Last week a lot of us were talking about the Essential poll which showed that 49% of Australians wanted a ban on Muslim immigration((http://www.essentialvision.com.au)). Like many, I assumed that the reason was the association of Islam with terrorism in popular thinking, but a closer look at the data suggests another story. Those who supported a ban on Muslim immigration were asked the main reason. 27% referred to Muslims as a terrorist threat. 41% said it was because “they do not integrate into Australian society” and a further 22% that “they do not share our values”. Combining those last two answers we have 63% who oppose Muslim immigration because they feel that Muslims don’t fit into Australian society.
This was backed up by a Deakin university research project that found 60% of Australians would be concerned if a relative married a Muslim, which was twice the level of any other religious group (33% had reservations about a Jew marrying into their family and 8% percent a Christian).((http://www.smh.com.au/federal-politics/political-news/new-national-snapshot-finds-60-per-cent-of-australians-would-be-concerned-if-a-relative-married-a-muslim-20160926-grp4x0.html))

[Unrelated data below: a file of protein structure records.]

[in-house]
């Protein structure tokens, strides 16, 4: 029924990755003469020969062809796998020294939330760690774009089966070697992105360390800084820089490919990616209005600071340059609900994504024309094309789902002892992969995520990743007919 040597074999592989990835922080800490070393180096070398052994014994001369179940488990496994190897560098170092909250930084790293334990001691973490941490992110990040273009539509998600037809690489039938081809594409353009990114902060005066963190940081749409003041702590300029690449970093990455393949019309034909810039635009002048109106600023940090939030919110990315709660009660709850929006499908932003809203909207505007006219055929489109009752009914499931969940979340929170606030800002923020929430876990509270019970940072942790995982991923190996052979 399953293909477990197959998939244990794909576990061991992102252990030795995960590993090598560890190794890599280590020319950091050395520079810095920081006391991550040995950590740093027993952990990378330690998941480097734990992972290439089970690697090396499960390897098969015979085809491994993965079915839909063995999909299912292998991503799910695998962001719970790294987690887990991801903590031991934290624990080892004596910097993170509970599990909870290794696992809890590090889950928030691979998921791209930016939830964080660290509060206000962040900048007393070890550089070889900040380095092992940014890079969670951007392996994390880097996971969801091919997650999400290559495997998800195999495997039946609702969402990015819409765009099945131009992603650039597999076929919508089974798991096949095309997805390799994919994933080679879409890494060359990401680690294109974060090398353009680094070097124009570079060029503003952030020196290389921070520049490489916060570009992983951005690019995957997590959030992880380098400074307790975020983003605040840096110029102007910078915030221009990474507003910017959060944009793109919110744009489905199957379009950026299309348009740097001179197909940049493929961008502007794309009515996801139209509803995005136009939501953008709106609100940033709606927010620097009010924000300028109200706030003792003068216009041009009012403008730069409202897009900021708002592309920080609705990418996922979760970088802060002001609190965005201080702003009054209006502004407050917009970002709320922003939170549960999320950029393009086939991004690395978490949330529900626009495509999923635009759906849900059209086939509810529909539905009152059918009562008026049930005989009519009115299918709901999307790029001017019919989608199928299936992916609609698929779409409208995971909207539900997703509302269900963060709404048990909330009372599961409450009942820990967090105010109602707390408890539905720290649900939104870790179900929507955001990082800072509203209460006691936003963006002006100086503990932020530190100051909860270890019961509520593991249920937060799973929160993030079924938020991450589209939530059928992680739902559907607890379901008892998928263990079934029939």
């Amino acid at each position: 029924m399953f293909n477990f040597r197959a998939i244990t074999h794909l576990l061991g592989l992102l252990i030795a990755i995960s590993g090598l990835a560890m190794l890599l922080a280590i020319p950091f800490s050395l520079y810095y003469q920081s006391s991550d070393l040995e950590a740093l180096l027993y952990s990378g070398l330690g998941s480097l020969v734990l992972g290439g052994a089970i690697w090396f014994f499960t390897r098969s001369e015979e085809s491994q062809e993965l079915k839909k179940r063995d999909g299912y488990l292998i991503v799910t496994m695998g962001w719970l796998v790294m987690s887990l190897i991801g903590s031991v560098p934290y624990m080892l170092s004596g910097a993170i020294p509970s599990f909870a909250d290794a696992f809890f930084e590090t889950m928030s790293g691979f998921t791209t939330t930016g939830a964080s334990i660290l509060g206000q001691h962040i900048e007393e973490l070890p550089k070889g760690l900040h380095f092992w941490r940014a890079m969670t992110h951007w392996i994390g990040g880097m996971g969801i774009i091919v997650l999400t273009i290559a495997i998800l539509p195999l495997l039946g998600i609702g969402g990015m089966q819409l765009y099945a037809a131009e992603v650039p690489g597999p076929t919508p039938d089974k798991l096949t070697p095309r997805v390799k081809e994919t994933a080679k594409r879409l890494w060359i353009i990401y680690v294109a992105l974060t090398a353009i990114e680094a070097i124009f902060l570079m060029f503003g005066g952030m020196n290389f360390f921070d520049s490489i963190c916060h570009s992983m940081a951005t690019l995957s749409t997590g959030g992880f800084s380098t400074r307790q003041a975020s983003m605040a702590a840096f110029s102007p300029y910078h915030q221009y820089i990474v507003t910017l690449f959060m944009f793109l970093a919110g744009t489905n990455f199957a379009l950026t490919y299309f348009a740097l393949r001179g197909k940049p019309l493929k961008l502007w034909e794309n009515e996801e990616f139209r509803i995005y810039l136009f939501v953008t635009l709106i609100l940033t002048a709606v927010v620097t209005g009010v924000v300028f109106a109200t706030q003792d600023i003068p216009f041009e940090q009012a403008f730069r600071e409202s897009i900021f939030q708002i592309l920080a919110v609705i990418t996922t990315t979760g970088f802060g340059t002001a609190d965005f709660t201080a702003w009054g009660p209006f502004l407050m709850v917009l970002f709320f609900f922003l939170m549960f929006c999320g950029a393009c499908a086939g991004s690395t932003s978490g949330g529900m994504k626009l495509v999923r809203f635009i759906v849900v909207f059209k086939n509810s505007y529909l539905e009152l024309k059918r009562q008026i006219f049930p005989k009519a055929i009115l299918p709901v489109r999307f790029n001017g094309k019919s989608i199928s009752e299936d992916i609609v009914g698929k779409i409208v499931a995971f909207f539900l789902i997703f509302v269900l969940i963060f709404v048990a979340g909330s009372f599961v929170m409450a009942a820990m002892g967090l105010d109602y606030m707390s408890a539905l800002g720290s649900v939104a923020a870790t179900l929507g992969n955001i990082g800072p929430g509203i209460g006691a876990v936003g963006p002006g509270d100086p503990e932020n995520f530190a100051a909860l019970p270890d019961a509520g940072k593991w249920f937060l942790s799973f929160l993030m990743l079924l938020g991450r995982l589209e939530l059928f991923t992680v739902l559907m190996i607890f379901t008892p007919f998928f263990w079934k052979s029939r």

It appears then that what we fear is not so much violence as difference. We like the idea of a nation where we share enough in common that would feel comfortable sitting down having a beer together or sharing a cup of coffee. We don’t mind the idea of diversity, as long as it doesn’t turn into a sense of estrangement.
So what’s the answer? I think a ban is the last thing we need. That will do nothing to help us out of our fear of otherness and will succeed only in the concern about otherness being visited upon a smaller group of people. Nor will we be helped by those who welcome Muslim immigration decrying those who favour a ban. I suspect the answer lies in the 98% of Australians who are not Muslim getting to know some who are. Sharing meals, sharing stories, laughing, crying, and connecting as human beings. As we do this we will come to realise that our common humanity is far richer and more significant than our cultural difference, which will then enable us to celebrate cultural differences rather than fear them.